They don’t speak but Adam can feel the other guy’s eyes on him and it makes him feel flustered. His hands shake a little as he feeds quarters in the machine and he drops one. It rolls behind the washer and Adam knows, even as he gets down on his knees to look, that he’s never getting it back. In the narrow space between the machines he sees nothing but dust bunnies. He wants to smack the washer in frustration; it shouldn’t matter but he had brought exactly the correct amount for two loads, washed and dried. He’ll have to forego drying the second load.
Before he can climb to his feet Adam feels something cold touch the side of his neck, by his ear. That smoky, raspy voice says, “I think you dropped this.”
Adam looks up and finds the other guy leaning towards him, holding a quarter between his thumb and index finger like he just pulled it from Adam’s ear. He’s still grinning like he’s been told a dirty joke, but something about his vibe has softened, enough that Adam doesn’t immediately smack his hand away.
Adam palms the quarter, noticing the silvery scars on the guy’s forearms, an out of character detail that nags at him.
“Thanks,” Adam says, adding the quarter to the total in the washer. He selects the wash cycle, load size, and temperature and presses the start button. The washer surges to life and Adam settles against it feeling more tired than he should.
The guy kicks the toe of his boot against Adam’s thigh, demanding his attention. Adam sighs and turns to him, already regretting accepting the quarter.
“So,” the guy asks, “you come here often?”
Adam snorts a laugh. “Really dude? You’re trying to pick me up at the laundromat?”
The guy continues to stare. It’s unnerving.
“Why not?” he asks. “My name is Ronan, by the way.”
“I don’t remember asking.” Adam’s pleased by the harsh frown the guy—Ronan—gives him. “I’m going to go do my homework. Have a nice life.”
Ronan gives a surprised or affronted huff but doesn’t bother Adam as he settles into one of the cracked plastic chairs near the entrance. Adam pulls his textbook out of his battered backpack and starts reading over the week’s assignment. Taking online summer courses seemed like a good use of his time when he signed up for them at the beginning of May but now he’s regretting it.
Adam shifts in his seat, trying to get comfortable. His sweaty shirt is cold against his skin and the seat is murder on his spine. He leans forward, the large textbook open on his knees. From time to time he steals glances at Ronan. The other guy has gone back to listening to his music. He looks better when he’s not being an asshole. Adam finds himself staring too long, thinking too much about Ronan coming onto him. Ronan looks over and catches Adam in the act and Adam flushes before ducking his head and going back to his book. When he looks again Ronan’s eyes are closed but he’s smirking.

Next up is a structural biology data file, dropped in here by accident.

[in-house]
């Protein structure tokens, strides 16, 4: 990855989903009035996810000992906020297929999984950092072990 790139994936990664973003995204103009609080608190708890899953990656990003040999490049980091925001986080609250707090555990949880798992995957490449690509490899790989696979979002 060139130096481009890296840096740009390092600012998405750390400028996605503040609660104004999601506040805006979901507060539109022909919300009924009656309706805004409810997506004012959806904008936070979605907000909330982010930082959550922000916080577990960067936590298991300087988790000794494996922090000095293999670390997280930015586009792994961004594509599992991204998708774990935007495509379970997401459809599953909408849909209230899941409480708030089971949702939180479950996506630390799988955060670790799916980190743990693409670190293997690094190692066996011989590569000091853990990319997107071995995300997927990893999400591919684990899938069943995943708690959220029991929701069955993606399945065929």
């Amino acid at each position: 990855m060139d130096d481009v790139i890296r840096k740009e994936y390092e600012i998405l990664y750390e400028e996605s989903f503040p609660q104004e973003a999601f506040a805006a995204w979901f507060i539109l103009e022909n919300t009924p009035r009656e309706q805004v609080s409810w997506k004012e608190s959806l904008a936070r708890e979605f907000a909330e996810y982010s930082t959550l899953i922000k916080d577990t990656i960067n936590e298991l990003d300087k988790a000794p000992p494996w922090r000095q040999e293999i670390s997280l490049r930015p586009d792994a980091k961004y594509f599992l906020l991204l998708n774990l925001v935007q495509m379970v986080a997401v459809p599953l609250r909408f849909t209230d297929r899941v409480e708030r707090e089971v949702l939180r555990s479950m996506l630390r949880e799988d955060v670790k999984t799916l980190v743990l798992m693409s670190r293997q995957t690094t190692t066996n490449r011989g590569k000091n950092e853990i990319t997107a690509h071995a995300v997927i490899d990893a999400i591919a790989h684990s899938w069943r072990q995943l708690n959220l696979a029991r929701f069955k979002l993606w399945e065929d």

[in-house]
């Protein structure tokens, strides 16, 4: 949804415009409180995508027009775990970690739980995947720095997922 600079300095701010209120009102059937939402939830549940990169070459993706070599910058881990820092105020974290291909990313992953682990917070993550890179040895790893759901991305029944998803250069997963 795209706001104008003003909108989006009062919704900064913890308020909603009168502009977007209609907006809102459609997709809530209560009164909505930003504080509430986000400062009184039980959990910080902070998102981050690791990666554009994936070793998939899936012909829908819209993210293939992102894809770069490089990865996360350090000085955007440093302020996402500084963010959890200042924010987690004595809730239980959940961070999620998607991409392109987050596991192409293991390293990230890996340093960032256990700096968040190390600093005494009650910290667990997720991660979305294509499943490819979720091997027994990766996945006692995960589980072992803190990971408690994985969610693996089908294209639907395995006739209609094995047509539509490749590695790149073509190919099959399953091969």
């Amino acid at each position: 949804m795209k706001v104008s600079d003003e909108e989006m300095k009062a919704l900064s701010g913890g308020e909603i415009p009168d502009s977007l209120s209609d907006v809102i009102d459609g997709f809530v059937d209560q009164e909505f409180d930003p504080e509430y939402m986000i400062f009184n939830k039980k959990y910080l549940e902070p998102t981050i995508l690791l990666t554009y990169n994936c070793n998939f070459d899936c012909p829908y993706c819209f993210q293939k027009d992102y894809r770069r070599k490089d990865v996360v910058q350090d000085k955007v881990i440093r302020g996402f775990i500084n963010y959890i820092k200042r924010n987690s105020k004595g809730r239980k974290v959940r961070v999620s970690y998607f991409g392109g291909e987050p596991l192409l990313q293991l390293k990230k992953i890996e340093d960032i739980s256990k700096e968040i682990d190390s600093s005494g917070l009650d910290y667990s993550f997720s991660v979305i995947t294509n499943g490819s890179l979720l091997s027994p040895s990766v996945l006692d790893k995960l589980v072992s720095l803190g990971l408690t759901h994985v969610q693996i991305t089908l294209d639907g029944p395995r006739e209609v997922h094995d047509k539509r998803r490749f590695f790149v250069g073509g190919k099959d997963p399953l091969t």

After about thirty minutes Adam’s first load is done and he gets up and puts it in the dryer and starts his second load. Ronan intentionally ignores him and Adam tries to not let it bother him. After all, he shut the guy down, what was he expecting? While he’s pulling the last of his dirty clothes from the bag Ronan’s dryer buzzes, the cycle finished.
Ronan hops down and grabs a mesh bag that unfolds neatly. Ronan hip checks Adam as he moves to open the dryer. Adam grits his teeth but before he can come up with a scathing comment he sees what Ronan’s pulling out of the dryer: handful after handful of vibrant, neon-colored briefs. Adam’s mouth goes dry. The brand name, printed on the wide, elastic waistband reads Kalvin Clein but that’s not right. Adam’s never owned Calvin Klein anything but he knows how it’s spelled. The briefs don’t look like cheap knock-offs, though. In fact they look obscenely luxurious.
Ronan leans further into the dryer, digging around for the last of his briefs. Adam doesn’t mean to ogle him but he does, and he sees that custom brand peeking above the top of Ronan’s low-slung jeans, catches a flash of brilliant fuchsia fabric before Ronan pulls out of the dryer, a pair of lime green briefs twirling from his index finger.
Ronan winks at Adam and tosses the last pair on the veritable mountain of undergarments.
“See you later, Fuck You,” Ronan calls over his shoulder as he walks out of the laundromat. Adam watches as Ronan climbs into a sexy BMW and smoothly whips out of the parking lot.
Later that night, when Adam strips out of his clothes to take a much-needed shower, a scrap of paper falls out of the pocket of his jeans. Adam stoops down and picks it up. Scrawled on the back of an ad for a psychic hotline is a number and a name: Ronan Lynch. Despite himself, Adam grins and tucks the number in his textbook.